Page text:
20,000 firefighters brace for ‘catastrophic’ conditions
Thousands are told to find shelter NOW as bushfires approach – while Sydney faces a nervous wait with ‘catastrophic’ conditions set to get WORSE and the PM warns our darkest hours are ahead
Fire danger will increase this afternoon as 37C heat, 90kmh winds and dry air create ‘catastrophic’ conditions around Sydney – as thousands on the mid-north coast are told it is too late to leave their homes.
There are more than 50 blazes in each of New South Wales and Queensland with up to 20,000 firefighters trying stop them spreading as the Army prepares to evacuate residents by helicopter if their lives are in danger.
Sydneysiders woke up to a smoky but calm morning with two infernos – one in the Hawkesbury and another in the Blue Mountains – under control.
But fire bosses warned against complacency and said the fires are likely to spread throughout the day, potentially threatening 100,000 homes around the Harbour City.
Between 1pm and 2.30pm today the number of fires under emergency status in mid-north NSW rapidly increased from five to ten as firefighters brace for ‘really long night’ when winds pick up after dark.
‘The reality is conditions will simply continue to get worse and deteriorate over the coming hours,’ said Rural Fire Service Commissioner Shane Fitzsimmons.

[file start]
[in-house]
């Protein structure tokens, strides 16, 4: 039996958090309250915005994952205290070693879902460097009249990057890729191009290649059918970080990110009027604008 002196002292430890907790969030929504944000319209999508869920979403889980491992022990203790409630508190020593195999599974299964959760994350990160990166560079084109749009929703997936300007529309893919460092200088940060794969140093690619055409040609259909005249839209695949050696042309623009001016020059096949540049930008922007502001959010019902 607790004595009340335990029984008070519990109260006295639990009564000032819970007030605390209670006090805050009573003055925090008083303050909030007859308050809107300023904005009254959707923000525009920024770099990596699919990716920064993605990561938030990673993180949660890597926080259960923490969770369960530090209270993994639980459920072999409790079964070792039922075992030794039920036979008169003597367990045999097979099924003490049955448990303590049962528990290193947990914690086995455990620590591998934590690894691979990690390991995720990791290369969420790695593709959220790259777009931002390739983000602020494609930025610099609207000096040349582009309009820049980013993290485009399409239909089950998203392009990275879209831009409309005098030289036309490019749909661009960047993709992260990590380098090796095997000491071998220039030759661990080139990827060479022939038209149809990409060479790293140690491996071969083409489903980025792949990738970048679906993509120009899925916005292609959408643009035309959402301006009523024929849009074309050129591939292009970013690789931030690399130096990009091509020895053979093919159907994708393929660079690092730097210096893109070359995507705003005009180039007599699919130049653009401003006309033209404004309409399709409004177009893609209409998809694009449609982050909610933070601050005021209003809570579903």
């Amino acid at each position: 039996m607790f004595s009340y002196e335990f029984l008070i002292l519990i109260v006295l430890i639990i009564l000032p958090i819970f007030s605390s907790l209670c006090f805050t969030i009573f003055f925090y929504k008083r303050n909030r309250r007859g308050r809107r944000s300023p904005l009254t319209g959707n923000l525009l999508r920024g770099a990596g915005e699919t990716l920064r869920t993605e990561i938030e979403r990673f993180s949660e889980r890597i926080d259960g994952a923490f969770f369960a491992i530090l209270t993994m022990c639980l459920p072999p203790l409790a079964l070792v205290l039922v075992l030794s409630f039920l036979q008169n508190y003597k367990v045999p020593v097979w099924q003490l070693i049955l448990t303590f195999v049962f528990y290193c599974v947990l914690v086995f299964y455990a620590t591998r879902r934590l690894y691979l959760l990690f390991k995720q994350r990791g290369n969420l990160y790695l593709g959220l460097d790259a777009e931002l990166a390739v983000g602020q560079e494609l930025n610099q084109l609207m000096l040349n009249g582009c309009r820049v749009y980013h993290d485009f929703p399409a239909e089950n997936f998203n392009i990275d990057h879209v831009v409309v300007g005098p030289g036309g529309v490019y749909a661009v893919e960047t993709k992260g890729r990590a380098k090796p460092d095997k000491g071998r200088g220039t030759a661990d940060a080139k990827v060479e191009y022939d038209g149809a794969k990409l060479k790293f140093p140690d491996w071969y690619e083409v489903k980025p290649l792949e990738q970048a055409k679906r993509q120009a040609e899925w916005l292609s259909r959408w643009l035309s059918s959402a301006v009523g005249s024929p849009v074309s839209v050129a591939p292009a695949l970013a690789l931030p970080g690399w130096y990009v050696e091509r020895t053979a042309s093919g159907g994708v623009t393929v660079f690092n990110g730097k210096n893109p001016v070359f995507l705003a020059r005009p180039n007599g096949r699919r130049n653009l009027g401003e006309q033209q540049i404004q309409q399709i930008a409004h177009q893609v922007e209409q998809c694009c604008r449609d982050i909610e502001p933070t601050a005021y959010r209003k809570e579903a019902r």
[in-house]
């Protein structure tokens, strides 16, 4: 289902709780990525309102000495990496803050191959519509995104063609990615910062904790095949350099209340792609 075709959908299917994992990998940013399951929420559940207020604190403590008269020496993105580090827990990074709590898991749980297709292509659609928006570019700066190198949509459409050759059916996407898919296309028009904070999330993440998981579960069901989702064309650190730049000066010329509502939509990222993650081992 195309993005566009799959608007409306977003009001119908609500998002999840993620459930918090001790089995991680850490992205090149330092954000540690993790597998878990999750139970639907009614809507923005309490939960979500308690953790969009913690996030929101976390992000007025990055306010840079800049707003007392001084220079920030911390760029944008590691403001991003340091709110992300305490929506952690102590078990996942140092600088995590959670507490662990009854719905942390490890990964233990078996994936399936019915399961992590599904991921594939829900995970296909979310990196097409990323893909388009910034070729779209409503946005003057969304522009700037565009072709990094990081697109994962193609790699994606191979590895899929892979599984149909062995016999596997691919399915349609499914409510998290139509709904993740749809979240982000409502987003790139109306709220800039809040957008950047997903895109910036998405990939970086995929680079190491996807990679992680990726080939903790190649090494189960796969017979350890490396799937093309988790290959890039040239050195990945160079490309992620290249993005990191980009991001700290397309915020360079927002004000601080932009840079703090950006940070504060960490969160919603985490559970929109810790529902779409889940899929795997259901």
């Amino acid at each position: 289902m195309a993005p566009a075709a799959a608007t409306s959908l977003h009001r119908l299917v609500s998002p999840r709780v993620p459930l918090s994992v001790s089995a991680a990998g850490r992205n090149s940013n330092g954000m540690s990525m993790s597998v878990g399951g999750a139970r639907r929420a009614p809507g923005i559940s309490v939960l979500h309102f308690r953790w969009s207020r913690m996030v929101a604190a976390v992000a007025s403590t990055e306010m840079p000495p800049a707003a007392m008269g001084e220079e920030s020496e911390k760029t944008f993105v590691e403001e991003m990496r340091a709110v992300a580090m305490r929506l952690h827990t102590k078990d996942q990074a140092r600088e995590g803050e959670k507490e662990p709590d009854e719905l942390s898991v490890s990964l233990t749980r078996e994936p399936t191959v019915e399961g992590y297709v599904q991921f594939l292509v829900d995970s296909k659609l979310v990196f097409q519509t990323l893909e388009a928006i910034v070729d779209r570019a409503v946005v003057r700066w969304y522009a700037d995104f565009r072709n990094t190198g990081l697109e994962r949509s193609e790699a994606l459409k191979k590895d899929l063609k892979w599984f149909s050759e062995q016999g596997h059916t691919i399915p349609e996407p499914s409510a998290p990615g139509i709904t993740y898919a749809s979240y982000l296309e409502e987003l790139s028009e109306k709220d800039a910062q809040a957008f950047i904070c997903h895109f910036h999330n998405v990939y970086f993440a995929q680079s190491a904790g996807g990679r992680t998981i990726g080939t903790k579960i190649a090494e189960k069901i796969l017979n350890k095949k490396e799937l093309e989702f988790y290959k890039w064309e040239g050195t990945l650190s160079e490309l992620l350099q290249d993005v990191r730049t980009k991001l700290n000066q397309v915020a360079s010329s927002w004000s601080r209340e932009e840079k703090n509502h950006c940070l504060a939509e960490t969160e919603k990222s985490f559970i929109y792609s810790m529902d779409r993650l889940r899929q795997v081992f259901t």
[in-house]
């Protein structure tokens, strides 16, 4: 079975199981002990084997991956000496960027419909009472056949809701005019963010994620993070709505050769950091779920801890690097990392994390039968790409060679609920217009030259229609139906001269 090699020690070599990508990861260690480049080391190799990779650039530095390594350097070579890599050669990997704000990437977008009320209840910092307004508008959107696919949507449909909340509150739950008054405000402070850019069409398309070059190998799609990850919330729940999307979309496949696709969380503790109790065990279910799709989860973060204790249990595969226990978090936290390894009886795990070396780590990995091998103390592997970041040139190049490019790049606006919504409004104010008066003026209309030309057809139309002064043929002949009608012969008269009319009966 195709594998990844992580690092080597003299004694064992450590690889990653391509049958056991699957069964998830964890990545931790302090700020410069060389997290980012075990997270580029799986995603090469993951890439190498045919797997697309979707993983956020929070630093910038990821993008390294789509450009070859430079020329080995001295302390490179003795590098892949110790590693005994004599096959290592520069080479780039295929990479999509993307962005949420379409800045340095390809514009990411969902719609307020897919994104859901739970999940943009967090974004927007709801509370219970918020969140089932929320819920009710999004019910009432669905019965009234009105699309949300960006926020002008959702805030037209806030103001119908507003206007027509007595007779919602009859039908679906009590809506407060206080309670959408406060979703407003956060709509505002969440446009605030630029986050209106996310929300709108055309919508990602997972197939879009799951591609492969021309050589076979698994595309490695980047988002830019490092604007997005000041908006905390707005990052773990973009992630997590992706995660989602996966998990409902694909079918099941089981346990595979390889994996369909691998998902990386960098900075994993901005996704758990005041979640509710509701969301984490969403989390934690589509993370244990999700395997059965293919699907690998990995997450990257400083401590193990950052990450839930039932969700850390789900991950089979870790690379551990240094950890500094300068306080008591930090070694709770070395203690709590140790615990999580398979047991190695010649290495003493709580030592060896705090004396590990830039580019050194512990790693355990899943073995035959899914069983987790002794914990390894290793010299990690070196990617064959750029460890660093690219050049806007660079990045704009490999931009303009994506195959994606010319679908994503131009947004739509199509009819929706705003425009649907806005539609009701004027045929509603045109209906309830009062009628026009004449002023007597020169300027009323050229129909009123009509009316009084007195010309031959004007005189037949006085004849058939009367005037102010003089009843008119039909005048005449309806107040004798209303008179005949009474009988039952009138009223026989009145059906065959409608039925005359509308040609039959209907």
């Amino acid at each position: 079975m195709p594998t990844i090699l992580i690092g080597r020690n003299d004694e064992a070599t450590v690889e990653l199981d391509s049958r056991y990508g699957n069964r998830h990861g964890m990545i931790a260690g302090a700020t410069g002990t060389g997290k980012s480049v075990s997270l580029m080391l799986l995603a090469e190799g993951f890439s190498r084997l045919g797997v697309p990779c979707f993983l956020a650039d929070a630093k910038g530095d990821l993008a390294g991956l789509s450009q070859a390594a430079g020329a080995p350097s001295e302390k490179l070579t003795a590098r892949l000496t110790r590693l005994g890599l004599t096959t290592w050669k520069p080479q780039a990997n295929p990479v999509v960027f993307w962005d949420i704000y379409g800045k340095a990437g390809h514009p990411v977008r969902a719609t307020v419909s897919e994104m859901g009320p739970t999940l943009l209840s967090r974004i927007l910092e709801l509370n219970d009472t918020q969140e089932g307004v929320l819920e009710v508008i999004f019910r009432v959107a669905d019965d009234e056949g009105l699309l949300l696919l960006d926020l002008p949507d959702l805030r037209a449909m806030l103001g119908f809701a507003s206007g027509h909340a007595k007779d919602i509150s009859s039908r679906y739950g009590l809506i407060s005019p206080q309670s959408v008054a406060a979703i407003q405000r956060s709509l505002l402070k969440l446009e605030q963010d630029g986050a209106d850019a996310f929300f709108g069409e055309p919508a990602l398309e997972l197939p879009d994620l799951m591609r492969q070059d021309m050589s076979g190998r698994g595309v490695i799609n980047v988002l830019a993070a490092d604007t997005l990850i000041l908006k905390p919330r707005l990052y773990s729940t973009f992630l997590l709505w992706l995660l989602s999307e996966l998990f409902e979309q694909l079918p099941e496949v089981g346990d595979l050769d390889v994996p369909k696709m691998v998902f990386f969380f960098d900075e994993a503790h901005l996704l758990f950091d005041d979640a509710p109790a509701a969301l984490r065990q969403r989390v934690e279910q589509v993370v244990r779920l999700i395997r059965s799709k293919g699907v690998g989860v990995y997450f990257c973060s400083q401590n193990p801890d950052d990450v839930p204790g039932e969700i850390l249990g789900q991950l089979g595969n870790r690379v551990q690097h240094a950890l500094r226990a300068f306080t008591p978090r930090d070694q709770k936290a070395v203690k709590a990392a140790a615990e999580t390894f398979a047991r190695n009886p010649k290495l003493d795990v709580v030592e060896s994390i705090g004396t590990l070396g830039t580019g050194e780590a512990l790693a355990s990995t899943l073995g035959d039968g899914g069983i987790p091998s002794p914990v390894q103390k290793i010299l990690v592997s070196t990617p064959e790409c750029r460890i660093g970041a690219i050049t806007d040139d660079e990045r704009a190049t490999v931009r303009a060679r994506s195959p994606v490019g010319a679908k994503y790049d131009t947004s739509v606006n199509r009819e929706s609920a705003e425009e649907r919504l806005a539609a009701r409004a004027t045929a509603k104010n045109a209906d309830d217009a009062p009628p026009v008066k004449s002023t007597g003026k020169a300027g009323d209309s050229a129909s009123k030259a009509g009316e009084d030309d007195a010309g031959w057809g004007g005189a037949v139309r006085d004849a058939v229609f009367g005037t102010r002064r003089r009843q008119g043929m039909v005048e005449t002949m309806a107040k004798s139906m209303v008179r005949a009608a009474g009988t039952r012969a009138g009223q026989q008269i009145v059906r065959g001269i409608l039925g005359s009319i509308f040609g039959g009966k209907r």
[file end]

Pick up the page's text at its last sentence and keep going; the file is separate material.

Wildfires Hits Sydney as 85 Blazes Intensify
A state of emergency has been declared in New South Wales;
Greater Sydney, Greater Hunter and Illawarra/Shoalhaven face “catastrophic fire danger”;
A number of Sydney suburbs are close to bushland and at risk;
There are 85 fires burning in NSW, 46 of which are not contained;
Emergency warnings have been issued for 13 of them;
A cool change is expected in the early evening, and could see fires change direction;
65 fires are burning in Queensland, with the blaze at Cobraball still uncontrolled;
Hundreds of schools across both states are closed today.
The highest level of “catastrophic fire danger” is forecast for the Greater Hunter, Greater Sydney and Illawarra/Shoalhaven regions, while “extreme fire danger” is the warning for the North Coast, Southern Ranges, Central Ranges, New England, Northern Slopes and North Western areas.
“Severe fire danger” is forecast for the Far North Coast, Far South Coast and Monaro Alpine, while a “very high” risk is forecast for the Upper Central West Plains, Lower Central West Plains and Southern Slopes.